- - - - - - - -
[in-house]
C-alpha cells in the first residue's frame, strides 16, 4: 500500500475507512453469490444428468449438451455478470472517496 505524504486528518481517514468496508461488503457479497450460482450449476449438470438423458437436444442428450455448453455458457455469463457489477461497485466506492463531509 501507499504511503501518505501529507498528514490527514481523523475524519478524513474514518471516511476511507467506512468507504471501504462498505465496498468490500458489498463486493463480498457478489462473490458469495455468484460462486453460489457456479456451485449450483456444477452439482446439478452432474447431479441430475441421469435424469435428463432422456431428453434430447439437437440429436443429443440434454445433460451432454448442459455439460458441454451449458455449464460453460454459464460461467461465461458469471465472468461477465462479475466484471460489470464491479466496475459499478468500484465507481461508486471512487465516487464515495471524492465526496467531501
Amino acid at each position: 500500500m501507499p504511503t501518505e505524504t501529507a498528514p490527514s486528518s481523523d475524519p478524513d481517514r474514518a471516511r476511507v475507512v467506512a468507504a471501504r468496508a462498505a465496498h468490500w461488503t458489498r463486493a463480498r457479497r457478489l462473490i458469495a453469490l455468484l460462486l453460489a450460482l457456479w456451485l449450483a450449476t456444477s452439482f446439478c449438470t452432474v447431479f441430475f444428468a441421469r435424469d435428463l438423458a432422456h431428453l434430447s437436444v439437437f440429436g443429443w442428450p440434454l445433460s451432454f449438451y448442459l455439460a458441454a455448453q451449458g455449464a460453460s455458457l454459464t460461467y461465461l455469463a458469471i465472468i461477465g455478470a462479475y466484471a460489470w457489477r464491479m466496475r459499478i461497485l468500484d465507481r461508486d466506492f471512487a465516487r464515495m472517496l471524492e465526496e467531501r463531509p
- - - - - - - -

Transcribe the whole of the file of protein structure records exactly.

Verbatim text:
[in-house]
C-alpha cells in the first residue's frame, strides 16, 4: 500500500475507512453469490444428468449438451455478470472517496 505524504486528518481517514468496508461488503457479497450460482450449476449438470438423458437436444442428450455448453455458457455469463457489477461497485466506492463531509 501507499504511503501518505501529507498528514490527514481523523475524519478524513474514518471516511476511507467506512468507504471501504462498505465496498468490500458489498463486493463480498457478489462473490458469495455468484460462486453460489457456479456451485449450483456444477452439482446439478452432474447431479441430475441421469435424469435428463432422456431428453434430447439437437440429436443429443440434454445433460451432454448442459455439460458441454451449458455449464460453460454459464460461467461465461458469471465472468461477465462479475466484471460489470464491479466496475459499478468500484465507481461508486471512487465516487464515495471524492465526496467531501
Amino acid at each position: 500500500m501507499p504511503t501518505e505524504t501529507a498528514p490527514s486528518s481523523d475524519p478524513d481517514r474514518a471516511r476511507v475507512v467506512a468507504a471501504r468496508a462498505a465496498h468490500w461488503t458489498r463486493a463480498r457479497r457478489l462473490i458469495a453469490l455468484l460462486l453460489a450460482l457456479w456451485l449450483a450449476t456444477s452439482f446439478c449438470t452432474v447431479f441430475f444428468a441421469r435424469d435428463l438423458a432422456h431428453l434430447s437436444v439437437f440429436g443429443w442428450p440434454l445433460s451432454f449438451y448442459l455439460a458441454a455448453q451449458g455449464a460453460s455458457l454459464t460461467y461465461l455469463a458469471i465472468i461477465g455478470a462479475y466484471a460489470w457489477r464491479m466496475r459499478i461497485l468500484d465507481r461508486d466506492f471512487a465516487r464515495m472517496l471524492e465526496e467531501r463531509p